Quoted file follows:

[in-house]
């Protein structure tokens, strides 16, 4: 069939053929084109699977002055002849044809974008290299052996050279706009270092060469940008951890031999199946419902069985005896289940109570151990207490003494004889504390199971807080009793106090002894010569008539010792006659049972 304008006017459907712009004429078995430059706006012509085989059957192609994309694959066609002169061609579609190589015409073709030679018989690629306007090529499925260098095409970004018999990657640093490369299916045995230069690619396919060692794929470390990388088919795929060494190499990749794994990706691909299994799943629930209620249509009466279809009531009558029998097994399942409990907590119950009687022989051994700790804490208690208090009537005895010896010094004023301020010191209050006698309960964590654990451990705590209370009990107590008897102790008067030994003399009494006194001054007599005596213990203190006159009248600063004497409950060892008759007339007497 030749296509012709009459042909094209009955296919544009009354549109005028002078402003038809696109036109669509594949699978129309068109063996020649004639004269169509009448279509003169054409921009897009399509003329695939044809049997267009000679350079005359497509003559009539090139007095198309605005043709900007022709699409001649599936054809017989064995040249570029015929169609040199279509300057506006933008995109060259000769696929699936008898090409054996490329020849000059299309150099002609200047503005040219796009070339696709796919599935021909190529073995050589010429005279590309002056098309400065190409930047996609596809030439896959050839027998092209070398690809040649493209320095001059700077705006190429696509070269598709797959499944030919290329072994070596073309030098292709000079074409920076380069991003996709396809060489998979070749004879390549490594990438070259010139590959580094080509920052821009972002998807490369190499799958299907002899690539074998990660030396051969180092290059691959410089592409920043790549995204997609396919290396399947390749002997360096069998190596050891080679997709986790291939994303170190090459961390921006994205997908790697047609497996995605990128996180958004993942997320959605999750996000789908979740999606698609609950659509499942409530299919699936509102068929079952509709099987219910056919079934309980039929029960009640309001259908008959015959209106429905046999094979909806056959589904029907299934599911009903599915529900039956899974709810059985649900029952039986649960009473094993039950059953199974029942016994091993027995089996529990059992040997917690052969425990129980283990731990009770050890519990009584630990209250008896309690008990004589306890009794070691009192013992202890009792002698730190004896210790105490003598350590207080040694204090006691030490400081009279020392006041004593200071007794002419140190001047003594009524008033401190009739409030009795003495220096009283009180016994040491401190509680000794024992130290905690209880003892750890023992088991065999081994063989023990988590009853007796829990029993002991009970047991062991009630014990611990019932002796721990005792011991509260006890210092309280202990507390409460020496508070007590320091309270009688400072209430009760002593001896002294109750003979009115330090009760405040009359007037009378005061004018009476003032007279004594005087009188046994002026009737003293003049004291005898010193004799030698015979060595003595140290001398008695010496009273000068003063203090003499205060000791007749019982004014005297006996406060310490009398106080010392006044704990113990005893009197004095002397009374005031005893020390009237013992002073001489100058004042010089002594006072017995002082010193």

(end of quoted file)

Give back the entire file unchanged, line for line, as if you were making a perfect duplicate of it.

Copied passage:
[in-house]
């Protein structure tokens, strides 16, 4: 069939053929084109699977002055002849044809974008290299052996050279706009270092060469940008951890031999199946419902069985005896289940109570151990207490003494004889504390199971807080009793106090002894010569008539010792006659049972 304008006017459907712009004429078995430059706006012509085989059957192609994309694959066609002169061609579609190589015409073709030679018989690629306007090529499925260098095409970004018999990657640093490369299916045995230069690619396919060692794929470390990388088919795929060494190499990749794994990706691909299994799943629930209620249509009466279809009531009558029998097994399942409990907590119950009687022989051994700790804490208690208090009537005895010896010094004023301020010191209050006698309960964590654990451990705590209370009990107590008897102790008067030994003399009494006194001054007599005596213990203190006159009248600063004497409950060892008759007339007497 030749296509012709009459042909094209009955296919544009009354549109005028002078402003038809696109036109669509594949699978129309068109063996020649004639004269169509009448279509003169054409921009897009399509003329695939044809049997267009000679350079005359497509003559009539090139007095198309605005043709900007022709699409001649599936054809017989064995040249570029015929169609040199279509300057506006933008995109060259000769696929699936008898090409054996490329020849000059299309150099002609200047503005040219796009070339696709796919599935021909190529073995050589010429005279590309002056098309400065190409930047996609596809030439896959050839027998092209070398690809040649493209320095001059700077705006190429696509070269598709797959499944030919290329072994070596073309030098292709000079074409920076380069991003996709396809060489998979070749004879390549490594990438070259010139590959580094080509920052821009972002998807490369190499799958299907002899690539074998990660030396051969180092290059691959410089592409920043790549995204997609396919290396399947390749002997360096069998190596050891080679997709986790291939994303170190090459961390921006994205997908790697047609497996995605990128996180958004993942997320959605999750996000789908979740999606698609609950659509499942409530299919699936509102068929079952509709099987219910056919079934309980039929029960009640309001259908008959015959209106429905046999094979909806056959589904029907299934599911009903599915529900039956899974709810059985649900029952039986649960009473094993039950059953199974029942016994091993027995089996529990059992040997917690052969425990129980283990731990009770050890519990009584630990209250008896309690008990004589306890009794070691009192013992202890009792002698730190004896210790105490003598350590207080040694204090006691030490400081009279020392006041004593200071007794002419140190001047003594009524008033401190009739409030009795003495220096009283009180016994040491401190509680000794024992130290905690209880003892750890023992088991065999081994063989023990988590009853007796829990029993002991009970047991062991009630014990611990019932002796721990005792011991509260006890210092309280202990507390409460020496508070007590320091309270009688400072209430009760002593001896002294109750003979009115330090009760405040009359007037009378005061004018009476003032007279004594005087009188046994002026009737003293003049004291005898010193004799030698015979060595003595140290001398008695010496009273000068003063203090003499205060000791007749019982004014005297006996406060310490009398106080010392006044704990113990005893009197004095002397009374005031005893020390009237013992002073001489100058004042010089002594006072017995002082010193």